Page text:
Posted by: marymarthatours | July 18, 2012

Guide Books for England – How do you choose?

If you stop at your local bookstore to pick up a guide book for your trip to England, I can guarantee that you will be confounded by the huge selection.

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How do you decide which title or titles to select for researching and taking along on your trip? And, given the ease of finding information on the Internet, do you even need or want a book?

Right off I need to admit that I’m a Bookaholic, so my first choice of reference material will always be a physical volume that I can hold and read — although maybe not in front to back order. I have a huge collection of books on the British Isles that fall into a number of categories:

  • History
  • General travel
  • Specific areas or cities of the country
  • Specific topics of interest (e.g., gardens, stately homes, or churches)
  • Maps

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To me the perfect guide book is one that combines all of those components in one easy-to-access volume. And of equal importance, the book has to be light weight and small enough to fit in my purse or backpack. Some newer guide books with their many pages of glossy photos are great for reading in advance, but I think they are too heavy to carry with me. Insight Guides and DK Eyewitness Travel Guides are fabulous resources to use when planning a trip, but I consider them much too bulky to carry along.

For ease of use on a trip, I think the AAA Spiral Guides are the greatest — they are more modestly sized, have great maps, include tons of information, and best of all, with their spiral binding, they open all the way up and can be folded open to any page. Unfortunately, AAA has yet to publish a Spiral Guide for England, although I do own the ones for London and Ireland.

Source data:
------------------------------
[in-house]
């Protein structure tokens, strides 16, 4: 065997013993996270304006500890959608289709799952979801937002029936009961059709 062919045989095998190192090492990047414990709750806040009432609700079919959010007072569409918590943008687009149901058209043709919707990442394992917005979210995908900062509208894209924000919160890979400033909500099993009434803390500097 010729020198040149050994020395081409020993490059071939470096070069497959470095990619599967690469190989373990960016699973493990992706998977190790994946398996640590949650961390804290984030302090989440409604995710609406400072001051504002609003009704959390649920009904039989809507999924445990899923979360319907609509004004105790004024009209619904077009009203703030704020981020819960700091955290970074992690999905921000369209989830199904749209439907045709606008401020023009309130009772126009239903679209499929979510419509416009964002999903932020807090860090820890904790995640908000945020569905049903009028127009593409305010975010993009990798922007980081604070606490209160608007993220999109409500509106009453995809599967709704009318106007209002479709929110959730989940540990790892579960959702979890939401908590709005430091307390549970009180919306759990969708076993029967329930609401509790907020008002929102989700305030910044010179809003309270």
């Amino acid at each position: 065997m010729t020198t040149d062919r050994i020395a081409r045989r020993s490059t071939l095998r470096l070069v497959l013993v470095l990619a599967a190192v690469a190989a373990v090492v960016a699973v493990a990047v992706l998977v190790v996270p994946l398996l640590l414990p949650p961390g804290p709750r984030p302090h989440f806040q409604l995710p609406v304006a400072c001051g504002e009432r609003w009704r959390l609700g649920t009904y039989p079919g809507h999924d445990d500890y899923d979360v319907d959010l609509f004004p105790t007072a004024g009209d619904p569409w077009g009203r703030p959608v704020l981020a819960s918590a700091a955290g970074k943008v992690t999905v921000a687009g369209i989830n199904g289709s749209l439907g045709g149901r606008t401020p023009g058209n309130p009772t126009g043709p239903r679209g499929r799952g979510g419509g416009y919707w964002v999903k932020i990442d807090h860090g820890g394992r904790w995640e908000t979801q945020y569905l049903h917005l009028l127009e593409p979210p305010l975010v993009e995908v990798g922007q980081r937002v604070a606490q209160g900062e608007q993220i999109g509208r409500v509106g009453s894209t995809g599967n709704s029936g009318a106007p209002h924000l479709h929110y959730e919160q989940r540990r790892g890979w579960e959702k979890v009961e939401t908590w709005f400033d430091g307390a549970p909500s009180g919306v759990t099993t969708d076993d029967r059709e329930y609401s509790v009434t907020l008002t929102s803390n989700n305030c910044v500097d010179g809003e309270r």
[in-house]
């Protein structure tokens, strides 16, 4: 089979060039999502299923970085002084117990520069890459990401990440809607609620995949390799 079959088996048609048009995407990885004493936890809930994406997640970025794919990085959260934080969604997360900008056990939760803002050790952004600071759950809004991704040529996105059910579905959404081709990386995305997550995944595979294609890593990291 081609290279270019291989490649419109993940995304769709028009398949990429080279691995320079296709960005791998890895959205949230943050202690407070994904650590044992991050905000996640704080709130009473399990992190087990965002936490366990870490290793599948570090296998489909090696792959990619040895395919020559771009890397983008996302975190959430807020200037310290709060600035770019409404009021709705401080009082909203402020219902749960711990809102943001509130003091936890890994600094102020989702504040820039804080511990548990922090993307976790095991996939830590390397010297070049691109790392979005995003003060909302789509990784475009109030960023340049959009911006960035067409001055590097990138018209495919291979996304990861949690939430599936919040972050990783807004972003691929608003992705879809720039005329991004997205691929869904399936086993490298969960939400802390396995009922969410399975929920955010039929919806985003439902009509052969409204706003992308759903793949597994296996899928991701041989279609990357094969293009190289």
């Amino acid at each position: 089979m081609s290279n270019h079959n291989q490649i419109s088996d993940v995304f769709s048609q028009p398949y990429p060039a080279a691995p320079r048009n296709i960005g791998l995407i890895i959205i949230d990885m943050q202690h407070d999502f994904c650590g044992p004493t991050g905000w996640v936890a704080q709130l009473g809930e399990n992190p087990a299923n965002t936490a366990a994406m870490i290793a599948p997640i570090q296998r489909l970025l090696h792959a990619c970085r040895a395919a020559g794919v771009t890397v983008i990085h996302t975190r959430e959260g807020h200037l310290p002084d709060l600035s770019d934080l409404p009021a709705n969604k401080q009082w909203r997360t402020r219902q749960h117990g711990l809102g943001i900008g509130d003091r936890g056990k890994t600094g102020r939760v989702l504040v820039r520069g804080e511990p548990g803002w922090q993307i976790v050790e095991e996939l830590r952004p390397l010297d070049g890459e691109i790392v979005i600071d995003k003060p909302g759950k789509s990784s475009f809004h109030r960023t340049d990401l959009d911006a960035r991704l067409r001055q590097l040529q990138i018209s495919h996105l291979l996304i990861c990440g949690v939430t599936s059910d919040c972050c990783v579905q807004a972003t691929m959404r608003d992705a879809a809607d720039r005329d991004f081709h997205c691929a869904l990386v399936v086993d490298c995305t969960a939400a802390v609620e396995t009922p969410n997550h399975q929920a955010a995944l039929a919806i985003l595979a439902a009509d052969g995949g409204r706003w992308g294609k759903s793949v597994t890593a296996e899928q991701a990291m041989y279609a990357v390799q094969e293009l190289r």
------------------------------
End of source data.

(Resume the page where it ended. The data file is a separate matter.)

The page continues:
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Amazingly, the book that I still find indispensible as a tour leader is my 1980 edition of the Blue Guide England — no glossy paper or pictures, just very complete information on places large and small, popular and unknown, all arranged by routes across the country.  

So how do YOU choose a guide book? You could go to your local library to check out the possibilities. But my suggestion would be to go to your local bookstore – preferably one with a coffee shop; pull all the possibilities off the shelf; and settle down at a table with your notebook and a latte.

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If you’re like Martha, you will also make good use of the Internet. She says:

I rarely purchase current guide books although I like the series The Rough Guides because they have far more information than others and no pictures at all. I have enough general and historical data in old books, and I use the Internet a lot for up to date information. For information on a specific town or city, the Internet has more information than any book we can purchase in the US.

For staying in one location, like our trip to York, I know I can find good guide materials at the tourist office. I occasionally do purchase books from e-bay or other used book sites. For our England in Miniature Tour, I purchased and will take with me “A Walk Around the Snickelways of York” book, as it is truly a guide you need to read as you walk the route. In Penrith, I plan to get the fabulous series of maps and guided city walks from the local tourist office.

Of course, you might be a traveler like Miriam, who came with us last year on our Gardens of Ireland Tour. When Martha asked her before the tour if she was reading ahead to learn about Ireland, she said, “No, that’s what you and Mary are for.”

(by Mary & Martha)

Want to learn about the York Snickelways? Go here.

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Responses

  1. I believe in supporting bricks and mortar bookstores! But one can also check out Amazon.com for book reviews — and then head to the local bookstore with a list of the five starred books in hand. When you are as slow as I am, it helps to prescreen titles to limit steps (or someone snagging your bookstore chair!). Ellen


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